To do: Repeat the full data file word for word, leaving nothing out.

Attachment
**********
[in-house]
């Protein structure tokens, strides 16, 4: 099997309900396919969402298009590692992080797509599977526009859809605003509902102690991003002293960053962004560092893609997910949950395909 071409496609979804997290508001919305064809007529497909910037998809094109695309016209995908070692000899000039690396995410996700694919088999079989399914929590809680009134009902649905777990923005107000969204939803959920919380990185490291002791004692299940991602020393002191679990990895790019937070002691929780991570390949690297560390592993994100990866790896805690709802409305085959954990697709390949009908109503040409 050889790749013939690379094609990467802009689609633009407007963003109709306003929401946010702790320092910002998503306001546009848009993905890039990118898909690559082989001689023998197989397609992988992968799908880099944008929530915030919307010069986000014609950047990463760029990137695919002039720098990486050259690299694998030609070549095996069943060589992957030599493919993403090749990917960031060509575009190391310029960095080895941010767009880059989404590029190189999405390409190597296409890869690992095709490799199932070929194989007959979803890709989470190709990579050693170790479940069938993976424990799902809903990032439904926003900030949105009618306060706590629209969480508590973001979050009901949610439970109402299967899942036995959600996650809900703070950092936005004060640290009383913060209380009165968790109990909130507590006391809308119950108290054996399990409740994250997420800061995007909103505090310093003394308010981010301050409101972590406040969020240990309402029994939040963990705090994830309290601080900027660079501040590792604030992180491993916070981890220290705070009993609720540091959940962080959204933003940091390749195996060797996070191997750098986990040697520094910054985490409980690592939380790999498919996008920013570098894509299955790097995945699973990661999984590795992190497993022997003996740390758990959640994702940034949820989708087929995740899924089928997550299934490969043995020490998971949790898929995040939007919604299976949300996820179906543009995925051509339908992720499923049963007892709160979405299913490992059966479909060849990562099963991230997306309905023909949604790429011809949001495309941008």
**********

[in-house]
């Protein structure tokens, strides 16, 4: 099997309900396919969402298009590692992080797509599977526009859809605003509902102690991003002293960053962004560092893609997910949950395909 071409496609979804997290508001919305064809007529497909910037998809094109695309016209995908070692000899000039690396995410996700694919088999079989399914929590809680009134009902649905777990923005107000969204939803959920919380990185490291002791004692299940991602020393002191679990990895790019937070002691929780991570390949690297560390592993994100990866790896805690709802409305085959954990697709390949009908109503040409 050889790749013939690379094609990467802009689609633009407007963003109709306003929401946010702790320092910002998503306001546009848009993905890039990118898909690559082989001689023998197989397609992988992968799908880099944008929530915030919307010069986000014609950047990463760029990137695919002039720098990486050259690299694998030609070549095996069943060589992957030599493919993403090749990917960031060509575009190391310029960095080895941010767009880059989404590029190189999405390409190597296409890869690992095709490799199932070929194989007959979803890709989470190709990579050693170790479940069938993976424990799902809903990032439904926003900030949105009618306060706590629209969480508590973001979050009901949610439970109402299967899942036995959600996650809900703070950092936005004060640290009383913060209380009165968790109990909130507590006391809308119950108290054996399990409740994250997420800061995007909103505090310093003394308010981010301050409101972590406040969020240990309402029994939040963990705090994830309290601080900027660079501040590792604030992180491993916070981890220290705070009993609720540091959940962080959204933003940091390749195996060797996070191997750098986990040697520094910054985490409980690592939380790999498919996008920013570098894509299955790097995945699973990661999984590795992190497993022997003996740390758990959640994702940034949820989708087929995740899924089928997550299934490969043995020490998971949790898929995040939007919604299976949300996820179906543009995925051509339908992720499923049963007892709160979405299913490992059966479909060849990562099963991230997306309905023909949604790429011809949001495309941008």